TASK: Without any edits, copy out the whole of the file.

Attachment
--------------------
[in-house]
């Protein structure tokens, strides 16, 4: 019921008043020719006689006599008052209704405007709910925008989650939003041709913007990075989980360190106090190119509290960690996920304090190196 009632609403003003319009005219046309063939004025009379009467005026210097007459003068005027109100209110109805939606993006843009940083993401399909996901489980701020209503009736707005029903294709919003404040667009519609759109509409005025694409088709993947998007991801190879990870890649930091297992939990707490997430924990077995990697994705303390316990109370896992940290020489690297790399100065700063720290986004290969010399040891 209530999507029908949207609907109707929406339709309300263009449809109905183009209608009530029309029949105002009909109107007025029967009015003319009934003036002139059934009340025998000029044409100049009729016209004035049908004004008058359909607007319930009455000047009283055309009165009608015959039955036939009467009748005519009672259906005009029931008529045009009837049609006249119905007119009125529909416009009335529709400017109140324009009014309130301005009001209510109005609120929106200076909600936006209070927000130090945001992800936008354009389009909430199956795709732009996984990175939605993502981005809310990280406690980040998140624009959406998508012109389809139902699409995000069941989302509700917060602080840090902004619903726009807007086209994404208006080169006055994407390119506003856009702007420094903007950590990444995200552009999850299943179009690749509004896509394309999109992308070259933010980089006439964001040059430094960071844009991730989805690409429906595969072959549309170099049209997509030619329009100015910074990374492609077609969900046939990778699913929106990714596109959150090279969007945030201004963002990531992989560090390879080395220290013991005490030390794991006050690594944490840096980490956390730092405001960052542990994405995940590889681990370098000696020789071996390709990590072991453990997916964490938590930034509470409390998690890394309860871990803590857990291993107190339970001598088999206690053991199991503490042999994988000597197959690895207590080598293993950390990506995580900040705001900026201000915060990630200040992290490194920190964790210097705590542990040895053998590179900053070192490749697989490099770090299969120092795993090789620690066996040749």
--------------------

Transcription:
[in-house]
């Protein structure tokens, strides 16, 4: 019921008043020719006689006599008052209704405007709910925008989650939003041709913007990075989980360190106090190119509290960690996920304090190196 009632609403003003319009005219046309063939004025009379009467005026210097007459003068005027109100209110109805939606993006843009940083993401399909996901489980701020209503009736707005029903294709919003404040667009519609759109509409005025694409088709993947998007991801190879990870890649930091297992939990707490997430924990077995990697994705303390316990109370896992940290020489690297790399100065700063720290986004290969010399040891 209530999507029908949207609907109707929406339709309300263009449809109905183009209608009530029309029949105002009909109107007025029967009015003319009934003036002139059934009340025998000029044409100049009729016209004035049908004004008058359909607007319930009455000047009283055309009165009608015959039955036939009467009748005519009672259906005009029931008529045009009837049609006249119905007119009125529909416009009335529709400017109140324009009014309130301005009001209510109005609120929106200076909600936006209070927000130090945001992800936008354009389009909430199956795709732009996984990175939605993502981005809310990280406690980040998140624009959406998508012109389809139902699409995000069941989302509700917060602080840090902004619903726009807007086209994404208006080169006055994407390119506003856009702007420094903007950590990444995200552009999850299943179009690749509004896509394309999109992308070259933010980089006439964001040059430094960071844009991730989805690409429906595969072959549309170099049209997509030619329009100015910074990374492609077609969900046939990778699913929106990714596109959150090279969007945030201004963002990531992989560090390879080395220290013991005490030390794991006050690594944490840096980490956390730092405001960052542990994405995940590889681990370098000696020789071996390709990590072991453990997916964490938590930034509470409390998690890394309860871990803590857990291993107190339970001598088999206690053991199991503490042999994988000597197959690895207590080598293993950390990506995580900040705001900026201000915060990630200040992290490194920190964790210097705590542990040895053998590179900053070192490749697989490099770090299969120092795993090789620690066996040749």